Knox Students Navigate Research at Sea
by Elise Goitia '18
Some students cross the ocean to get to their study abroad destination. For environmental studies major James Egan '18 and history major Will Fitzgerald '17, their study abroad desination is the ocean.
Egan and Fitzgerald are enrolled in SEA Semester, a 12-week program where students take classes and conduct research while living aboard a ship. The experience is one of more than 90 different locations worldwide where Knox College offers opportunities for students to study off campus.
During their semester, titled "Colonization to Conservation in the Caribbean," students conduct snorkel-based coral reef surveys and marine mammal surveys.
"I thought it would be interesting to study the concept of sustainability from a completely different perspective," said Egan. "Living on a 136-foot schooner for six weeks also seemed like a fun yet challenging experience. A different culture forms within such a small space. You'd be surprised how much you learn about sailing in just a few weeks."
Egan has a variety of tasks on The SSV Corwith Cramer that he shares with his fellow students, including navigation, standing watch, processing oceanographic samples, and participating in round-the-clock operations under the guidance of professional mariners and oceanographers.
While abroad, the students study natural history illustration and scientific journaling. They must chronicle their voyage through field sketches, technical diagrams, scientific data records, personal accounts, and stories as a part of the experience.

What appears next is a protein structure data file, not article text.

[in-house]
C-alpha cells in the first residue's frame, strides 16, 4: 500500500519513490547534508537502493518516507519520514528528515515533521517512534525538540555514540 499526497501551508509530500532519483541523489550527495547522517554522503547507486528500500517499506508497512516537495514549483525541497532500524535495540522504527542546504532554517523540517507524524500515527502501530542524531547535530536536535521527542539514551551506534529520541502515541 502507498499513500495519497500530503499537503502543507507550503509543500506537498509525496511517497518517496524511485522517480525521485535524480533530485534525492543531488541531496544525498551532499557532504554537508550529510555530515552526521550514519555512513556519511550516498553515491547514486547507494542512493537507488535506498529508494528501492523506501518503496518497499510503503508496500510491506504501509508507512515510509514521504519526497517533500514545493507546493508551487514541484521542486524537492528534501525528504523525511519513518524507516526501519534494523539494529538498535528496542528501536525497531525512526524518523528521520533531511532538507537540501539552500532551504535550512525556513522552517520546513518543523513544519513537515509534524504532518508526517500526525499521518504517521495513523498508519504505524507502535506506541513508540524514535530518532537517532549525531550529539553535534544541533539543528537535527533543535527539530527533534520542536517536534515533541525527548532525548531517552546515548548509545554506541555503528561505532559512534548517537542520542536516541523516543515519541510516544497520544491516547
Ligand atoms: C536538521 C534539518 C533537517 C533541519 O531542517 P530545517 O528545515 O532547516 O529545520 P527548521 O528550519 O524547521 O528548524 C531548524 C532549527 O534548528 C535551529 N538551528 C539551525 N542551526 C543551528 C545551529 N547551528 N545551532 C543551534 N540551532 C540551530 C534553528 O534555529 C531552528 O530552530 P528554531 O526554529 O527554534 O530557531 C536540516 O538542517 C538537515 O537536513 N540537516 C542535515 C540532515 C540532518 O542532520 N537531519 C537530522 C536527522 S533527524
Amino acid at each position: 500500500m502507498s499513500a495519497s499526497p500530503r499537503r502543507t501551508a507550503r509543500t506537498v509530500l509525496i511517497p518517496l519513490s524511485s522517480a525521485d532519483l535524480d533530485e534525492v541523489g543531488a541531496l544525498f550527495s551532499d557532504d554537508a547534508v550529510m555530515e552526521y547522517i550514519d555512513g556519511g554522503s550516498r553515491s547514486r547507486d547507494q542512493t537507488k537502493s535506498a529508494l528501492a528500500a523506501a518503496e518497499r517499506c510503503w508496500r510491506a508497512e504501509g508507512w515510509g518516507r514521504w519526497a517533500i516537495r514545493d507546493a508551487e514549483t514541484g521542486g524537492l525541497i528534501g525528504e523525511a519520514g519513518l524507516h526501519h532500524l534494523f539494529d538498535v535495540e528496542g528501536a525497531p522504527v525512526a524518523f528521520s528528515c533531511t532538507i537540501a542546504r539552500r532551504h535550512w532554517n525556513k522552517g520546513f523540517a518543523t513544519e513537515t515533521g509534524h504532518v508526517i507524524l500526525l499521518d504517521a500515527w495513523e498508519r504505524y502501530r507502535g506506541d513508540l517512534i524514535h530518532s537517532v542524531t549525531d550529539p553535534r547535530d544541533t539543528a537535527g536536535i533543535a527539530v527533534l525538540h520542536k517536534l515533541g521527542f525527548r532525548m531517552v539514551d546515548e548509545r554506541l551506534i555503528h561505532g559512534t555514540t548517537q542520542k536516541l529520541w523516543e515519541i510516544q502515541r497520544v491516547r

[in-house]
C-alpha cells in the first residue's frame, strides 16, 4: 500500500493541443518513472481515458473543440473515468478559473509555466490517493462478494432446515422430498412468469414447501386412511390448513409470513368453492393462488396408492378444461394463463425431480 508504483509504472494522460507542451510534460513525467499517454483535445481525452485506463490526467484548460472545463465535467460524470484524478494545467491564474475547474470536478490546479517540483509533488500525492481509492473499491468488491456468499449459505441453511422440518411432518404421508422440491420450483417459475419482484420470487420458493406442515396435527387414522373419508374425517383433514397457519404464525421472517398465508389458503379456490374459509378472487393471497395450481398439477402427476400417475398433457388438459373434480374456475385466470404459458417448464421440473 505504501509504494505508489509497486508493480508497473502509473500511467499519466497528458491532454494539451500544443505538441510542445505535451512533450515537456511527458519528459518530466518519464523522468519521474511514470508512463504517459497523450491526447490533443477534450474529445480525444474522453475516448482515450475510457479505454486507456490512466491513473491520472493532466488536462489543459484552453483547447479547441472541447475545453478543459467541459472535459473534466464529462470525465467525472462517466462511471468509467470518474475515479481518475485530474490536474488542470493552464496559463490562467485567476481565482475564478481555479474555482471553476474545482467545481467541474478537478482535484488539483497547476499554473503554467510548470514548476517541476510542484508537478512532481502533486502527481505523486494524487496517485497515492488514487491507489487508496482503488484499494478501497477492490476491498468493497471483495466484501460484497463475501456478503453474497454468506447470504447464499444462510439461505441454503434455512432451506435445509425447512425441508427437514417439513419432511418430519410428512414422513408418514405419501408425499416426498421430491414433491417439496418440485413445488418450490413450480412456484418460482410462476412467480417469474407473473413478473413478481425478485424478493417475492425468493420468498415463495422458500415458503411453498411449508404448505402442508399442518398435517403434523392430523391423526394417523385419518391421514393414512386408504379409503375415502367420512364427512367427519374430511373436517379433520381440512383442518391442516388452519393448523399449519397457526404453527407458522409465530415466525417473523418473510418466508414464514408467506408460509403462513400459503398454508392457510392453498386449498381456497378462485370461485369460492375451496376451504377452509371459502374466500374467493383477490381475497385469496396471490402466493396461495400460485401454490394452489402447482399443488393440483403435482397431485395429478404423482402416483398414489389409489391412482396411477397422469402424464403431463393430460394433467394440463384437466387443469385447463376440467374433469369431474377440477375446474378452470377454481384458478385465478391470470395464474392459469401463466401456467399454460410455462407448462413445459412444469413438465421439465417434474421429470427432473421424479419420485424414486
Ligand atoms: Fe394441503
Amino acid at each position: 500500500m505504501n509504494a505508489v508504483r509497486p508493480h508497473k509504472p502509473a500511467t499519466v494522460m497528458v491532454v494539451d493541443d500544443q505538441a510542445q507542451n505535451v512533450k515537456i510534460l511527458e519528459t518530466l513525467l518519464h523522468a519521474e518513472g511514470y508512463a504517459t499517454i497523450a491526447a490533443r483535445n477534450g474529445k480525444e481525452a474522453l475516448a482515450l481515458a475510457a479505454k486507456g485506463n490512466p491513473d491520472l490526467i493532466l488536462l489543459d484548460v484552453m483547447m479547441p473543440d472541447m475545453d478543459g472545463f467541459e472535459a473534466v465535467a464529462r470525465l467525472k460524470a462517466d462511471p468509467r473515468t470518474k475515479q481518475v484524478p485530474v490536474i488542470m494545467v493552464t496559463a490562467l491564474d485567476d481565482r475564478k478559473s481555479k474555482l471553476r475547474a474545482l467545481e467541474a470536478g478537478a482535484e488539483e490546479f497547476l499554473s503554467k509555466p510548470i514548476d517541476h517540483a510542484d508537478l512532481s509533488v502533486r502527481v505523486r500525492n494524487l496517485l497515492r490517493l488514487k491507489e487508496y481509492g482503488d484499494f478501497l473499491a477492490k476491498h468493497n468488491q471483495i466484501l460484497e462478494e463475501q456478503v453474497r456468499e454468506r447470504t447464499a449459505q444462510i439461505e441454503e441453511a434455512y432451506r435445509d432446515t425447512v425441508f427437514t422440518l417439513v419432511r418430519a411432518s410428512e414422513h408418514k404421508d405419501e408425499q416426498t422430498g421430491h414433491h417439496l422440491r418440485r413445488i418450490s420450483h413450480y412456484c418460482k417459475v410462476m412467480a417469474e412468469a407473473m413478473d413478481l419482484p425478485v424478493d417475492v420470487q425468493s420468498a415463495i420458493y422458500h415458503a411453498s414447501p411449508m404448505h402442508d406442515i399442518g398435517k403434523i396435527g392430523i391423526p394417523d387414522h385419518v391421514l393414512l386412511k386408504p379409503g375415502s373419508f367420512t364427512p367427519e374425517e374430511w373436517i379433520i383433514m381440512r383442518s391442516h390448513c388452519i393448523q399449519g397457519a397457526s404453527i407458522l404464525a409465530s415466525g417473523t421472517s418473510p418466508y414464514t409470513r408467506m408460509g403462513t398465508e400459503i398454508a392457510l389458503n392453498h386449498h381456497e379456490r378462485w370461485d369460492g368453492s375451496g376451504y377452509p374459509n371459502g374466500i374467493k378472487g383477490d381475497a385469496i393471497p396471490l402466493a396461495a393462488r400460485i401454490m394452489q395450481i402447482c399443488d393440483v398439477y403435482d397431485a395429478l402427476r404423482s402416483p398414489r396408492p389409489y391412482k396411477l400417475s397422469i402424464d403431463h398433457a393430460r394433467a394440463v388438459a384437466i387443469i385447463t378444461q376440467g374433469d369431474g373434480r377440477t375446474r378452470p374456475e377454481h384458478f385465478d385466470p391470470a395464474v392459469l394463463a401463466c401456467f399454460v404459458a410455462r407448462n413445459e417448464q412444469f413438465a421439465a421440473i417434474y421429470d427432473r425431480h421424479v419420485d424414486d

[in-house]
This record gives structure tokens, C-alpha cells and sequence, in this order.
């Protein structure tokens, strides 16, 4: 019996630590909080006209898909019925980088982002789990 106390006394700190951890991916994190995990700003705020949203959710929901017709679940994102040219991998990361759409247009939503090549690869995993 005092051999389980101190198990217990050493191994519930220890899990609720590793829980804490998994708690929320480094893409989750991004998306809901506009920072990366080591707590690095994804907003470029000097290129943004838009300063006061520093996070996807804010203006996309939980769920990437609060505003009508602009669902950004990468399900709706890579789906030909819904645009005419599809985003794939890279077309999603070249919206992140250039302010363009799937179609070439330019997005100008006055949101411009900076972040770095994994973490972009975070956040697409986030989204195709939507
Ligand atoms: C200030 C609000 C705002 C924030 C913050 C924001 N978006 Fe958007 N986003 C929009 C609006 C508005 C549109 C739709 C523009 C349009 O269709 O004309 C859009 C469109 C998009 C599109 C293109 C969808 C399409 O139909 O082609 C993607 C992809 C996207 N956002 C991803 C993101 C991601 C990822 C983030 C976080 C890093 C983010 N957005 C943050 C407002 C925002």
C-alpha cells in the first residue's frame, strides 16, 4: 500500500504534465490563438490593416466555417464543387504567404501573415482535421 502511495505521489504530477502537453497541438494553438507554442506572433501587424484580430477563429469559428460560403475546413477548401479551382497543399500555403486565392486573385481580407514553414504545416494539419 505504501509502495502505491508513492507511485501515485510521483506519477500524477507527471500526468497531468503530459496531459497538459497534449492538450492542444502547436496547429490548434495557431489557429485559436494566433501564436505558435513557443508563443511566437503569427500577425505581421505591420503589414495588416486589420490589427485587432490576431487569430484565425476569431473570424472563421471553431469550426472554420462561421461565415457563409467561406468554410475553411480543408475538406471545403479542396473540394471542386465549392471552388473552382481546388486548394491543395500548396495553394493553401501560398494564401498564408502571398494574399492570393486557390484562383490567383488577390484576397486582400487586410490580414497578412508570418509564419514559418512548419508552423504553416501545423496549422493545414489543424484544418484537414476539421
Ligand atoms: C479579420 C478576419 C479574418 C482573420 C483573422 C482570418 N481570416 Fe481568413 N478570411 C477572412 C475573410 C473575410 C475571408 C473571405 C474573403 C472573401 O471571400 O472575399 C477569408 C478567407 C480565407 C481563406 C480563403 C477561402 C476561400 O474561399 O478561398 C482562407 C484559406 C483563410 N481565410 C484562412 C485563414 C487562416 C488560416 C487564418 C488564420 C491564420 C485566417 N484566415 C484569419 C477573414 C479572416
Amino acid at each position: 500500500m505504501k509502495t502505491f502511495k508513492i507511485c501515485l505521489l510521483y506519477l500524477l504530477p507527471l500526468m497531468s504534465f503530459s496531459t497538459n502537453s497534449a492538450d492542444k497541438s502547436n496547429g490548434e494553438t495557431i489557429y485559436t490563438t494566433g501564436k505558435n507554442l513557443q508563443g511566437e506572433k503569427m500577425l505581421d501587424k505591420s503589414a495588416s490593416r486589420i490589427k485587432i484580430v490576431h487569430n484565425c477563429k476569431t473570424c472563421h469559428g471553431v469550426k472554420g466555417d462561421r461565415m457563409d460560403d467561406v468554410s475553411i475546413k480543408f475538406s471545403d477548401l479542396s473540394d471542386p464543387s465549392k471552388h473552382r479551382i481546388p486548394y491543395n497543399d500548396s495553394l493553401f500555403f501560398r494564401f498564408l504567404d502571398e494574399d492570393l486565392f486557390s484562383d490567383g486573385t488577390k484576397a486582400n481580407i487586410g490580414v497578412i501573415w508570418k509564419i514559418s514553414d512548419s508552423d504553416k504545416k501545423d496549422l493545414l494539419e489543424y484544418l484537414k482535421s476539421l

The students also complete projects on the promotion of environmental change and oceanography. For his environmental change project, Egan is researching invasive lionfish management in different parts of the Caribbean. For his oceanography project, he is investiagating lionfish distribution, how widespread the invasion is, and its impact on larval distribution.
Pictured aboard the SSV Corwith Cramer are, standing, Will Fitzgerald '17 (third from left) and James Egan '18 (sixth from left).
"For the last 15 years, the lionfish has been messing with reef ecosystems from Florida to Dominica," Egan explained. "Most places will have either a bounty or a growing market for lionfish. I'm currently trying to find out who exactly has the resources to deal with the invasion and if the general populace is benefitting from these management methods."
Tracing their voyage, the ship started at St. Croix in the U.S. Virgin Islands, then traveled down to Portsmouth in Dominica and to Samana in the Dominican Republic. They then sailed to Port Antonio in Jamaica and Santiago, Cuba, before making their way back up to Florida.
"The winds and seas were fairly unpredictable and I was surprised at how quickly we worked together as a crew to get us in safely. Living on a ship really gives you a sense of why the sea has always been seen as this mysterious, atavistic landscape."
One of his most memorable moments happened while he was on bow watch, getting ready for a shift turnover. Before he left, the tail of a huge humpback whale flopped about 50 meters from the starboard bow.
"It was really awesome to witness such a huge creature up close," he said.
Egan says that the experience has been fun, but challenging. "The program has forced me to think on my feet at random intervals. You'd be surprised at how many times I would have to leave the lab to haul away on lines. It's no cruise, but it's an experience I'm sure I won't forget."
Published on April 04, 2017